A study of syringe exchanges in San Francisco, Chicago and Baltimore conducted in the early 1990s measured syringe re-use over time to assess the impact of these fairly new exchange programs. In all three cities, the percentage of people who reported using a syringe only once before returning it increased over time. But in Chicago—the city that did not operate on a strictly one-for-one exchange—the percentage of people reporting only one injection per syringe went up dramatically (from 6.4% to 74.2%) while the two other cities saw less of an impact. (San Francisco saw a rise from 10% to 29% in the three years to 1993; Baltimore found that 3.2% of people used syringes once before accessing the exchange and 11.6% did 6 months later). In the early nineties, Chicago allowed ten syringes to be distributed for the first five returned with no limit on the total number that could be exchanged but the other two cities at that time operated on a strict one-to-one exchange. The authors speculate that, “the [Chicago] approach may increase accessibility to the point where syringes can be routinely used just once.”

Another study, conducted between 1998 and 2000, compared drug-use practices among people in Chicago, Oakland and Hartford. The study found that people in cities with more permissive syringe exchange policies that allow for greater access (Chicago and Oakland) were significantly less likely to reuse syringes than people who were only able to get syringes one-to-one with a limit capped at 10 (Hartford). People who used syringe exchange sites were also less likely to have injected drugs using someone else’s previously used syringe in Chicago (7%) and Oakland (11%) compared to Hartford (26%).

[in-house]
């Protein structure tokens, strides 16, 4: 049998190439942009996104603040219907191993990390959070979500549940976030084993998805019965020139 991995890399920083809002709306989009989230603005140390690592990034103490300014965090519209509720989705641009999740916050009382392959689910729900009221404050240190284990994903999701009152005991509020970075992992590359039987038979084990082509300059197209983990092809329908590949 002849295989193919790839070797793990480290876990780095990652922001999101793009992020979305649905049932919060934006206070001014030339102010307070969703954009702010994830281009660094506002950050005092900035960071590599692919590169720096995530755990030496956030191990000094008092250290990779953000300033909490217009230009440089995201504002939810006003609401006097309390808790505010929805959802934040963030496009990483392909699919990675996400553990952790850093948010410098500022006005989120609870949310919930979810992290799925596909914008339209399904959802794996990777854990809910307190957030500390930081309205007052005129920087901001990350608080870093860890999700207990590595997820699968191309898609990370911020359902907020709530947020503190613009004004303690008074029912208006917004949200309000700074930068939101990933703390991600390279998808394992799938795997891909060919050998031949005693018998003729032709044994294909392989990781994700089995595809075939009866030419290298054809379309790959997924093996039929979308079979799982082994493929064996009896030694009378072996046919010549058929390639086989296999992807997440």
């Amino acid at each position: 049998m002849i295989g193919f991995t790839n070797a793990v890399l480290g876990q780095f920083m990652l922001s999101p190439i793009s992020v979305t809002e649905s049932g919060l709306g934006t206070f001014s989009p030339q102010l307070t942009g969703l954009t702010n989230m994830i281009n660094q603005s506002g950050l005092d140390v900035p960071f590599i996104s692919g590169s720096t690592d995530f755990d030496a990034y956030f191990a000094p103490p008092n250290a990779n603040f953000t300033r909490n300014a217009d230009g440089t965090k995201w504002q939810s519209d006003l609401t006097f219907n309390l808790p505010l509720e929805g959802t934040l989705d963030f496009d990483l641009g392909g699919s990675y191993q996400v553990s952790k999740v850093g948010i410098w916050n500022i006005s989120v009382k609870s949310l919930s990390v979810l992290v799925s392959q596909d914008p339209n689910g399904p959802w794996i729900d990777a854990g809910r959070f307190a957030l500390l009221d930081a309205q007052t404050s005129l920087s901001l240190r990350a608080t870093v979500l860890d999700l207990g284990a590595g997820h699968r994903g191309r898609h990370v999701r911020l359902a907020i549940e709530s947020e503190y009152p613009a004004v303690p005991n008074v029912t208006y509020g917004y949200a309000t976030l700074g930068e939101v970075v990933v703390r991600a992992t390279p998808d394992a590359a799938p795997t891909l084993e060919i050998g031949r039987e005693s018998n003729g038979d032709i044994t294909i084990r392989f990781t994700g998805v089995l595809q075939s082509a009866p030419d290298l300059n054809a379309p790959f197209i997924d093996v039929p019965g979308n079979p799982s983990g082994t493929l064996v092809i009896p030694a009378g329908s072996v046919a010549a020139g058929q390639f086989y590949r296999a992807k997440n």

A recently published report of peer-based qualitative research done with people who inject drugs in Australia makes is clear that people prefer not to re-use syringes. “No one likes using the dirties,” the report sums. But participants were very clear that re-use did happen when restrictions were placed on the number of syringes people could access per day. “‘They tell you are only allowed six [syringes] a day, but some days I have more, might have eight or nine shots a day…they’re telling me how many shots I can have a day and that doesn’t work out,’” the report quotes one participant as saying.

“Some of the Canberra participants believed the limitations placed on injecting equipment by the NSP [Needle and Syringe Program] was directly contributing to increased HCV [hepatitis C] transmissions,” the report says.


Blumenthal, R. and others. Sterile syringe access conditions and variations in HIV risk among drug injectors in three cities. Addiction, 2004.

Blumenthal, R. and others. Higher syringe coverage is associated with lower odds of HIV risk and does not increase unsafe syringe disposal among syringe exchange program clients. Drug and Alcohol Dependency. 2007.

Duvnjak, A. and others. ‘No one likes using the dirties.’ Australian Injecting and Illicit Drug Users League. 2015.

Lurie, P. and others. The public health impact of needle exchange programs in the United States and abroad: Summary, conclusions and recommendations. 1993.

Heimer, R. and others. Syringe use and reuse: Effects of syringe exchange programs in four cities. Journal of Acquired Immune Deficiency Syndromes and Human Retrovirology. 1998.

Watters, J. Trends in risk behavior and HIV seroprevalence in heterosexual injection drug users in San Francisco, 1986-1992. JAIDS, 1994.